Link, A. N., Siegel, D. S., & Bozeman, B. (2007). An empirical analysis of the propensity of academics to engage in informal university technology transfer. Industrial and Corporate Change, 16(4), 641–655.
Misra, J., Lundquist, J.H., Holmes, E., & Agiomavritis, S. (2011). The ivory ceiling of service work. Retrieved April 21, 2016 from http://www.aaup.org/article/ivory-ceiling-service-work#.VxllJzArI2x.
Mitchell, S. M., & Hesli, V. L. (2013). Women don’t ask? Women don’t say no? Bargaining and service in the political science profession. Political Science & Politics, 46(2), 355–369.
Neumann, A., & Terosky, A. (2007). To give and to receive: Recently tenured professors’ experiences of service in major research universities. The Journal of Higher Education, 78(3), 282–310.
O’Laughlin, E. M., & Bischoff, L. G. (2005). Balancing parenthood and academia: Work/family stress as influenced by gender and tenure status. Journal of Family Issues, 26(1), 79–106.
Olson, D., Maple, S., & Stage, F. (1995). Women and minority faculty job satisfaction: Professional role interests, professional satisfactions, and institutional fit. The Journal of Higher Education, 66(3), 267–293.
Perna, L. W. (2001). Sex and race differences in faculty tenure and promotion. Research in Higher Education, 42(5), 541–567.
Porter, S. R. (2007). A closer look at faculty service: What affects participation on committees? The Journal of Higher Education, 78(5), 523–541.
Pyke, K. (2011). Service and gender inequity among faculty. Political Science & Politics, 44(1), 85–87.
Russell, S., Fairweather, J., Hendrickson, R., & Zimbler, L. (1991). Profiles of faculty in higher education institutions. Washington, DC: U.S. Department of Education Office of Educational Research and Improvement (NCES 91-389).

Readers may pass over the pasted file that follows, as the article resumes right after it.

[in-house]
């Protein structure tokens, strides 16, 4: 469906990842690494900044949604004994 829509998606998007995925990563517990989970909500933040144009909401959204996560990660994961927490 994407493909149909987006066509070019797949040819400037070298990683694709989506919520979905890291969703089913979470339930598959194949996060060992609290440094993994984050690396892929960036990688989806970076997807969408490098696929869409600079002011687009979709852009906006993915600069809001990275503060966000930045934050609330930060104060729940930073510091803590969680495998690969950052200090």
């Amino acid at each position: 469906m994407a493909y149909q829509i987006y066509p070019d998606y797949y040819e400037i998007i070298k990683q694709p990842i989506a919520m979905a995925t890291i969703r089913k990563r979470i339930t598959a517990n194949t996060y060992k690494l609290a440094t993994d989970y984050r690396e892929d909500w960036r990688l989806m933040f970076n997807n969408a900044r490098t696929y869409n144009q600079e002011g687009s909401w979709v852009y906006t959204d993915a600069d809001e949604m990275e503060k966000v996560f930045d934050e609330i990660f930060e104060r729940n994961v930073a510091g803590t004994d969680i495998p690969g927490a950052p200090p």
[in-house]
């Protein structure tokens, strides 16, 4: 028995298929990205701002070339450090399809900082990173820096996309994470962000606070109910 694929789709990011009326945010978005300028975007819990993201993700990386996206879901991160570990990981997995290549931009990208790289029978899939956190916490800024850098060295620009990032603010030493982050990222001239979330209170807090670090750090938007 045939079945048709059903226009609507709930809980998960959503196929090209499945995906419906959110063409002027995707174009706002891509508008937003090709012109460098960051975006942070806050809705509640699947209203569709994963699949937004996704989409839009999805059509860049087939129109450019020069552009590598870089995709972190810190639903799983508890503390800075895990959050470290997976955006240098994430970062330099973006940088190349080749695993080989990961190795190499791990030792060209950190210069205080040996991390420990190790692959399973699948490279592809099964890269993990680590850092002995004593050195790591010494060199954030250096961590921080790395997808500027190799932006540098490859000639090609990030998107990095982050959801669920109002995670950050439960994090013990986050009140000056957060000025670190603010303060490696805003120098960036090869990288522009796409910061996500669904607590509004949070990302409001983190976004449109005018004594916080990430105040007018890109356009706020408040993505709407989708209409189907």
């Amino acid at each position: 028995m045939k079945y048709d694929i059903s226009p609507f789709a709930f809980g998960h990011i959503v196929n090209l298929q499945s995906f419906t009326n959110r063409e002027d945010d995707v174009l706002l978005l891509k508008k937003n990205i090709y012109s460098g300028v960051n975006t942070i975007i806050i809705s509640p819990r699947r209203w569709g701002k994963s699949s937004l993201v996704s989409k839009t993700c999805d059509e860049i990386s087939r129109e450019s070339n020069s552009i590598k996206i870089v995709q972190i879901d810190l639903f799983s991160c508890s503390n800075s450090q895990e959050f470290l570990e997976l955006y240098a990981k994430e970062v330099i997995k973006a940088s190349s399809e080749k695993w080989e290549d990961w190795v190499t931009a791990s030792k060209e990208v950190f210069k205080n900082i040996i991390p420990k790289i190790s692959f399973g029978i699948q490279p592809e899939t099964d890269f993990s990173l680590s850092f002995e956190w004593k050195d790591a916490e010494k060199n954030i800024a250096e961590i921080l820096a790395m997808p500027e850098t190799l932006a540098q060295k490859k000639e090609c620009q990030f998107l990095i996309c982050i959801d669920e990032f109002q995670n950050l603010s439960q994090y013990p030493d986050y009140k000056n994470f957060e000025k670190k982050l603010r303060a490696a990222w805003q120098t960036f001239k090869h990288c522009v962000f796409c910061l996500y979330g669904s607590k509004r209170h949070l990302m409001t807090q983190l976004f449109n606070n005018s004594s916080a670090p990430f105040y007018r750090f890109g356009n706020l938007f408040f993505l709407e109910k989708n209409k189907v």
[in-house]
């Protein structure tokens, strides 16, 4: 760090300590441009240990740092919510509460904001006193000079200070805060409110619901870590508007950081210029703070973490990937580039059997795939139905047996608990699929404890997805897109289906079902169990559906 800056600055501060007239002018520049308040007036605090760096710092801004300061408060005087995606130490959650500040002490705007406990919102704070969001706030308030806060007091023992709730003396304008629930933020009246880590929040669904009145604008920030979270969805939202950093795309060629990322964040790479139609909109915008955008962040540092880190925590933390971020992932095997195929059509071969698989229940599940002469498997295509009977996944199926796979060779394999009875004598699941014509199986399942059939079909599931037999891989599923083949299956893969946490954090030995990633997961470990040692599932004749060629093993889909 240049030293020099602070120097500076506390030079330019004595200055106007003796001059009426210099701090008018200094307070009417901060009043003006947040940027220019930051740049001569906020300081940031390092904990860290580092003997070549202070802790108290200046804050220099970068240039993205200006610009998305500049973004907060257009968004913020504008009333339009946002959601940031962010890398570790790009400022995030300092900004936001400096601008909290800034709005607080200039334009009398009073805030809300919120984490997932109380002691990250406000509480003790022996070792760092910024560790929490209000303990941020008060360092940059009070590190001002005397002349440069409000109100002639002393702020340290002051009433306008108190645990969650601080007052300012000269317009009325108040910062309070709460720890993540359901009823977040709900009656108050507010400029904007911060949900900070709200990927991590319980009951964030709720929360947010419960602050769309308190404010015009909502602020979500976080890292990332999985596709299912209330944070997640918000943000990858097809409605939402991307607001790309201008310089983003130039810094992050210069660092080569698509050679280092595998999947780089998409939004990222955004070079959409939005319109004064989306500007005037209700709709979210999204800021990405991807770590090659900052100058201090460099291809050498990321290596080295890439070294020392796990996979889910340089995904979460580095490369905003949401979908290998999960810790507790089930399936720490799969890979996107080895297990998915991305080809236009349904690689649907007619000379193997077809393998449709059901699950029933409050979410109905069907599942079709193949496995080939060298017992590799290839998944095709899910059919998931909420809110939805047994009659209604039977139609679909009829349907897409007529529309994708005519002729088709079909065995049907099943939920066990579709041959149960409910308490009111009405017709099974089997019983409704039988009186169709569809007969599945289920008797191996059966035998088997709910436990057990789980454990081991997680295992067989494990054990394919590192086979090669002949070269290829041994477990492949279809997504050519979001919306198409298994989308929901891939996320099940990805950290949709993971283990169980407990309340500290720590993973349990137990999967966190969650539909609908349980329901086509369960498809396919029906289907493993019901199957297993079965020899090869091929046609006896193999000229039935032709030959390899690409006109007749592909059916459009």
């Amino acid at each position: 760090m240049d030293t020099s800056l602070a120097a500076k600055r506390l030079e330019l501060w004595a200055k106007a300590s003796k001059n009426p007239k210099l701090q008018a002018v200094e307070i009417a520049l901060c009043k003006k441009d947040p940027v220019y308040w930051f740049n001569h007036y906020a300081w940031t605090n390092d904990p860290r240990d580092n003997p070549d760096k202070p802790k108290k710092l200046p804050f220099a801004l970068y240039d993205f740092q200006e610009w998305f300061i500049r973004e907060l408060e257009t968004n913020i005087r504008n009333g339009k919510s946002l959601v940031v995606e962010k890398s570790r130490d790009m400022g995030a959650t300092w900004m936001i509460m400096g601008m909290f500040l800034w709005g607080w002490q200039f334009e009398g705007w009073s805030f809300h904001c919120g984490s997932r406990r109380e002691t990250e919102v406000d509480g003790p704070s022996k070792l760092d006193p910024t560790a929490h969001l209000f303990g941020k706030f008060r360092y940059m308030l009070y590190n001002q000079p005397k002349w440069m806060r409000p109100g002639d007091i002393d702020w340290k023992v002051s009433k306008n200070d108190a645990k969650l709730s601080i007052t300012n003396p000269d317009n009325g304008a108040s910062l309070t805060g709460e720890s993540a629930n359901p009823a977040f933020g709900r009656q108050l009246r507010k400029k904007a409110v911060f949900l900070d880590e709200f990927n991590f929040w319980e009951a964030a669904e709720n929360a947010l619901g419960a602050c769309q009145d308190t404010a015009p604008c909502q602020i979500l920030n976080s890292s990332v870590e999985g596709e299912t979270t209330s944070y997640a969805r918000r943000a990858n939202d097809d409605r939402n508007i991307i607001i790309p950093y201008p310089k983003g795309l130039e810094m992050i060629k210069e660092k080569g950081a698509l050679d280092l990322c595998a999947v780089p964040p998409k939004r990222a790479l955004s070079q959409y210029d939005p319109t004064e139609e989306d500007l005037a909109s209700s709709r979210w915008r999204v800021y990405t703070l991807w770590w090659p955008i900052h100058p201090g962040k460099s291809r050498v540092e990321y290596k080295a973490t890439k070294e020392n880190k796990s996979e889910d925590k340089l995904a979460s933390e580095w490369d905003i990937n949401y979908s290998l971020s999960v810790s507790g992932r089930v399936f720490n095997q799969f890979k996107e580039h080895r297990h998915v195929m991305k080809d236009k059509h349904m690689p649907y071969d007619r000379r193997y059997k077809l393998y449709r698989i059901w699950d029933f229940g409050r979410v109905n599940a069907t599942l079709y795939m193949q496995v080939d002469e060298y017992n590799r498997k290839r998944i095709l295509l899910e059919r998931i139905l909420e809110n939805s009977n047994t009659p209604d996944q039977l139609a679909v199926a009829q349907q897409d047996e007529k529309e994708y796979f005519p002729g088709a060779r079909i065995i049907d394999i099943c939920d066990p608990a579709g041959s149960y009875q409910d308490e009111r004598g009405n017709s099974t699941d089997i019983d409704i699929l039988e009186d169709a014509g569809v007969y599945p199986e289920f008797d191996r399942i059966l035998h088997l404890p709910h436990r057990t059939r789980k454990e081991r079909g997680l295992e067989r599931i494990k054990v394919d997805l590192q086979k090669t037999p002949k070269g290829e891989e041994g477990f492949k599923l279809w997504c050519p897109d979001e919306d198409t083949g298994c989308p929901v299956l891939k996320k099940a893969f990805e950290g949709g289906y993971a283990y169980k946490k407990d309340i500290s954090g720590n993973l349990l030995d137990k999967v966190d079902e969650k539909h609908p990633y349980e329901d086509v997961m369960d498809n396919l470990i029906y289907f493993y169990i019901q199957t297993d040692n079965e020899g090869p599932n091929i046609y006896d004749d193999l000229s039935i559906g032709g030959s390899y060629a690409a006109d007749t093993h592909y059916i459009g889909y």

Schiebinger, L., & Gilmartin, S. K. (2010). Housework is an academic issue. Academe, 96(1), 39–44.
Singell, L. D., Jr., Lillydahl, J., & Singell, L. D., Sr. (1996). Will changing times change the allocation of faculty time? Journal of Human Resources, 31(2), 429–449.
Street, D. L., Baril, C. P., & Benke, R. L. (1993). Research, teaching, and service in promotion and tenure decisions of accounting faculty. Journal of Accounting Education, 11, 43–60.
Toutkoushian, R. K. (1999). The status of academic women in the 1990s: No longer outsiders, but not yet equals. The Quarterly Review of Economics and Finance, 39, 679–698.
Toutkoushian, R. K., & Conley, V. M. (2005). Progress for women in academe, yet inequities persist: Evidence from NSOPF:99. Research in Higher Education, 46(1), 1–28.
Vesterlund, L., Babcock, L., & Weingart, L. (2011). Breaking the glass ceiling with “no”: Gender differences in declining requests for non-promotable tasks. Unpublished draft.
Ward, K. (2003). Faculty service roles and the scholarship of engagement. ASHE-ERIC Higher Education Report, 29, 5.
About this article
Cite this article
Guarino, C.M., Borden, V.M.H. Faculty Service Loads and Gender: Are Women Taking Care of the Academic Family?. Res High Educ 58, 672–694 (2017). https://doi.org/10.1007/s11162-017-9454-2
- Academic service